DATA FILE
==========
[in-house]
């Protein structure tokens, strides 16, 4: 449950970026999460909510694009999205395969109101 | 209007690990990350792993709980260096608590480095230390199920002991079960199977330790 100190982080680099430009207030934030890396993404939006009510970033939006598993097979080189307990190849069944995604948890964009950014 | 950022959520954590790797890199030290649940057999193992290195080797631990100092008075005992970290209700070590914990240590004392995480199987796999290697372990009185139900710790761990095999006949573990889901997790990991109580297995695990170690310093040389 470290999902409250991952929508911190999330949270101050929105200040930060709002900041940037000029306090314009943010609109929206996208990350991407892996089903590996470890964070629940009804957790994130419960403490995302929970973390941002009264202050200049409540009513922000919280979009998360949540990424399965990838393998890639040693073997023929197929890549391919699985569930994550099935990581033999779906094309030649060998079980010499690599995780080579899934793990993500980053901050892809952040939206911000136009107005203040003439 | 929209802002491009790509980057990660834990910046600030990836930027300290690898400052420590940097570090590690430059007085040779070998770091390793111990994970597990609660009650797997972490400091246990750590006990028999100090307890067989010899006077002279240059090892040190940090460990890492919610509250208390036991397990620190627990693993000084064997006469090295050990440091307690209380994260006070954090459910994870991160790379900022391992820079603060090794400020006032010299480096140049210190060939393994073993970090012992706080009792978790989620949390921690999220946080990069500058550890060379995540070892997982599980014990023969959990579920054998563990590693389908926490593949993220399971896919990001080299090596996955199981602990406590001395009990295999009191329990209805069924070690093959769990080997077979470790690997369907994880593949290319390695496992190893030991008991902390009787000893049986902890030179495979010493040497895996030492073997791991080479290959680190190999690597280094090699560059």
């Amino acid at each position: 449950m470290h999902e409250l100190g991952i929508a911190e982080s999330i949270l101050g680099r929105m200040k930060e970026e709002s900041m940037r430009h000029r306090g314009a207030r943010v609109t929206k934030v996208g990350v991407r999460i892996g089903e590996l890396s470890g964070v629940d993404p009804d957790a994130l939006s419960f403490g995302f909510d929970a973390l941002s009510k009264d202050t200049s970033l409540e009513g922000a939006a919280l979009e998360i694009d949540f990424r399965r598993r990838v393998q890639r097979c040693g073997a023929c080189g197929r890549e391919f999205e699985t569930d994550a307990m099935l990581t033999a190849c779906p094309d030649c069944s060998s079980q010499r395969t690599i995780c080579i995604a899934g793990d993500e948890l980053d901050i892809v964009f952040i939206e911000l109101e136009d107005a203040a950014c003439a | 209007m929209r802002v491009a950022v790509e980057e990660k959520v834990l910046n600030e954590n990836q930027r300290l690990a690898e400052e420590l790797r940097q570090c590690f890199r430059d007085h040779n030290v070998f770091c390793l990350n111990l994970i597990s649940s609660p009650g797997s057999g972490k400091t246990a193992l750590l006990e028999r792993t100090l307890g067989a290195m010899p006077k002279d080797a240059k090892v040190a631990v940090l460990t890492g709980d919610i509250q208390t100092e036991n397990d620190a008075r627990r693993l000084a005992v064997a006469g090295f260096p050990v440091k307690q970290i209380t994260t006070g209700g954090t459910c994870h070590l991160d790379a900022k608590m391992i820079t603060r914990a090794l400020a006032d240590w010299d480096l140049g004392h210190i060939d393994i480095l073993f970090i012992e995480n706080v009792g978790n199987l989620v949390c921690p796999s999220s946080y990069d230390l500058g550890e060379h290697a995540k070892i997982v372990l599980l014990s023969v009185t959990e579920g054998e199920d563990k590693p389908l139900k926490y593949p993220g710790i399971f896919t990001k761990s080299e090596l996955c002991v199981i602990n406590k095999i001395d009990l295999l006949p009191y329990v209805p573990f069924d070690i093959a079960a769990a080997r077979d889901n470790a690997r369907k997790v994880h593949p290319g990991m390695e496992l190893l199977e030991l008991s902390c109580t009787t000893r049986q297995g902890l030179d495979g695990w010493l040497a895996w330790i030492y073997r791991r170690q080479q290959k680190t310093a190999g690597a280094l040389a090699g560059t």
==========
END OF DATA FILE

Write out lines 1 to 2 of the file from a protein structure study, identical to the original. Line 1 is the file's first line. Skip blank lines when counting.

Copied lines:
[in-house]
């Protein structure tokens, strides 16, 4: 449950970026999460909510694009999205395969109101 | 209007690990990350792993709980260096608590480095230390199920002991079960199977330790 100190982080680099430009207030934030890396993404939006009510970033939006598993097979080189307990190849069944995604948890964009950014 | 950022959520954590790797890199030290649940057999193992290195080797631990100092008075005992970290209700070590914990240590004392995480199987796999290697372990009185139900710790761990095999006949573990889901997790990991109580297995695990170690310093040389 470290999902409250991952929508911190999330949270101050929105200040930060709002900041940037000029306090314009943010609109929206996208990350991407892996089903590996470890964070629940009804957790994130419960403490995302929970973390941002009264202050200049409540009513922000919280979009998360949540990424399965990838393998890639040693073997023929197929890549391919699985569930994550099935990581033999779906094309030649060998079980010499690599995780080579899934793990993500980053901050892809952040939206911000136009107005203040003439 | 929209802002491009790509980057990660834990910046600030990836930027300290690898400052420590940097570090590690430059007085040779070998770091390793111990994970597990609660009650797997972490400091246990750590006990028999100090307890067989010899006077002279240059090892040190940090460990890492919610509250208390036991397990620190627990693993000084064997006469090295050990440091307690209380994260006070954090459910994870991160790379900022391992820079603060090794400020006032010299480096140049210190060939393994073993970090012992706080009792978790989620949390921690999220946080990069500058550890060379995540070892997982599980014990023969959990579920054998563990590693389908926490593949993220399971896919990001080299090596996955199981602990406590001395009990295999009191329990209805069924070690093959769990080997077979470790690997369907994880593949290319390695496992190893030991008991902390009787000893049986902890030179495979010493040497895996030492073997791991080479290959680190190999690597280094090699560059």